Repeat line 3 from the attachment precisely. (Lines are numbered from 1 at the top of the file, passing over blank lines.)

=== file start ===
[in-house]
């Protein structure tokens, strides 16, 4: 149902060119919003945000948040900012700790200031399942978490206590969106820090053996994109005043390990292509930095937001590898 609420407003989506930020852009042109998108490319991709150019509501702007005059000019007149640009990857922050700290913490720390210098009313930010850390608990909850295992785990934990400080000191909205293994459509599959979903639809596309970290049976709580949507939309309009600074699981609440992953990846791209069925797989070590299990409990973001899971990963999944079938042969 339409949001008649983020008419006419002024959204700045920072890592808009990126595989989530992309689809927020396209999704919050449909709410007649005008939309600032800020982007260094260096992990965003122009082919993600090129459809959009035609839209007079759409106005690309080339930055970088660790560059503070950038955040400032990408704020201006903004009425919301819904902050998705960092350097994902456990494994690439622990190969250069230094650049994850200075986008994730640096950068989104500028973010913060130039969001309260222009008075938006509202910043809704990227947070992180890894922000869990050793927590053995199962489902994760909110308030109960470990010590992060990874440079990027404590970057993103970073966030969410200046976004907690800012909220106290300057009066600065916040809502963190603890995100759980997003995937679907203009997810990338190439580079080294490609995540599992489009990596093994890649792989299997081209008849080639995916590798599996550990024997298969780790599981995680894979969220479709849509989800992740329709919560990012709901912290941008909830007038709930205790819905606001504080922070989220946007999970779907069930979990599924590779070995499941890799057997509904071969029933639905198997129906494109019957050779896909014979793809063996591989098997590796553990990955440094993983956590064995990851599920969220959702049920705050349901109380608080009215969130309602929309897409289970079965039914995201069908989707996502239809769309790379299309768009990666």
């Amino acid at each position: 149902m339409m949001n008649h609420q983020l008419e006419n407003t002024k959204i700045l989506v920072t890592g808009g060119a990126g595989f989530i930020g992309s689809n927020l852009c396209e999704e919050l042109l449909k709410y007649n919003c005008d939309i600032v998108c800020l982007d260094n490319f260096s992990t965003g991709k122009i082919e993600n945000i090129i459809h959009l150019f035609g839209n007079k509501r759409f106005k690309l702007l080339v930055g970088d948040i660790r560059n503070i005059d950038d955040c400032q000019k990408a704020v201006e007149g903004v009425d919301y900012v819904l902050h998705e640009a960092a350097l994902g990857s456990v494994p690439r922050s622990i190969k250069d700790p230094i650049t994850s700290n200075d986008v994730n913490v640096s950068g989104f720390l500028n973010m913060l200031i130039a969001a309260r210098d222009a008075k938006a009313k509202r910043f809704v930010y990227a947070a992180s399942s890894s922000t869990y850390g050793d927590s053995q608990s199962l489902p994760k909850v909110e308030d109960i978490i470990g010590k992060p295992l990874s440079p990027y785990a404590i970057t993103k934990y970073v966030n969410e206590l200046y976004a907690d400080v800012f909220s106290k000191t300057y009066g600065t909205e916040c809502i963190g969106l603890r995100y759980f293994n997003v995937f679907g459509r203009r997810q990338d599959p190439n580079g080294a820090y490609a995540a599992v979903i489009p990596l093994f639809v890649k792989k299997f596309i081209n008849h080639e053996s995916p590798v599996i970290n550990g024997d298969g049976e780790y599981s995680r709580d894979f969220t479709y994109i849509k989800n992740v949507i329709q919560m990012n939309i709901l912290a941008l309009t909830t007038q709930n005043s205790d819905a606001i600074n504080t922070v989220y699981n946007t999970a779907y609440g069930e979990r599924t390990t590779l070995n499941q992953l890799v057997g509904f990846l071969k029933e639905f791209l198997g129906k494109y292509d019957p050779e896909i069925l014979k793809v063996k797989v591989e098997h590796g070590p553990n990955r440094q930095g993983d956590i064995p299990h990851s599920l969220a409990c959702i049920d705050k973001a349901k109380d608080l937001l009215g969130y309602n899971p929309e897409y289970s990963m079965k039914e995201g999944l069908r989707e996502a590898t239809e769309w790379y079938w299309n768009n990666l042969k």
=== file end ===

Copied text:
């Amino acid at each position: 149902m339409m949001n008649h609420q983020l008419e006419n407003t002024k959204i700045l989506v920072t890592g808009g060119a990126g595989f989530i930020g992309s689809n927020l852009c396209e999704e919050l042109l449909k709410y007649n919003c005008d939309i600032v998108c800020l982007d260094n490319f260096s992990t965003g991709k122009i082919e993600n945000i090129i459809h959009l150019f035609g839209n007079k509501r759409f106005k690309l702007l080339v930055g970088d948040i660790r560059n503070i005059d950038d955040c400032q000019k990408a704020v201006e007149g903004v009425d919301y900012v819904l902050h998705e640009a960092a350097l994902g990857s456990v494994p690439r922050s622990i190969k250069d700790p230094i650049t994850s700290n200075d986008v994730n913490v640096s950068g989104f720390l500028n973010m913060l200031i130039a969001a309260r210098d222009a008075k938006a009313k509202r910043f809704v930010y990227a947070a992180s399942s890894s922000t869990y850390g050793d927590s053995q608990s199962l489902p994760k909850v909110e308030d109960i978490i470990g010590k992060p295992l990874s440079p990027y785990a404590i970057t993103k934990y970073v966030n969410e206590l200046y976004a907690d400080v800012f909220s106290k000191t300057y009066g600065t909205e916040c809502i963190g969106l603890r995100y759980f293994n997003v995937f679907g459509r203009r997810q990338d599959p190439n580079g080294a820090y490609a995540a599992v979903i489009p990596l093994f639809v890649k792989k299997f596309i081209n008849h080639e053996s995916p590798v599996i970290n550990g024997d298969g049976e780790y599981s995680r709580d894979f969220t479709y994109i849509k989800n992740v949507i329709q919560m990012n939309i709901l912290a941008l309009t909830t007038q709930n005043s205790d819905a606001i600074n504080t922070v989220y699981n946007t999970a779907y609440g069930e979990r599924t390990t590779l070995n499941q992953l890799v057997g509904f990846l071969k029933e639905f791209l198997g129906k494109y292509d019957p050779e896909i069925l014979k793809v063996k797989v591989e098997h590796g070590p553990n990955r440094q930095g993983d956590i064995p299990h990851s599920l969220a409990c959702i049920d705050k973001a349901k109380d608080l937001l009215g969130y309602n899971p929309e897409y289970s990963m079965k039914e995201g999944l069908r989707e996502a590898t239809e769309w790379y079938w299309n768009n990666l042969k």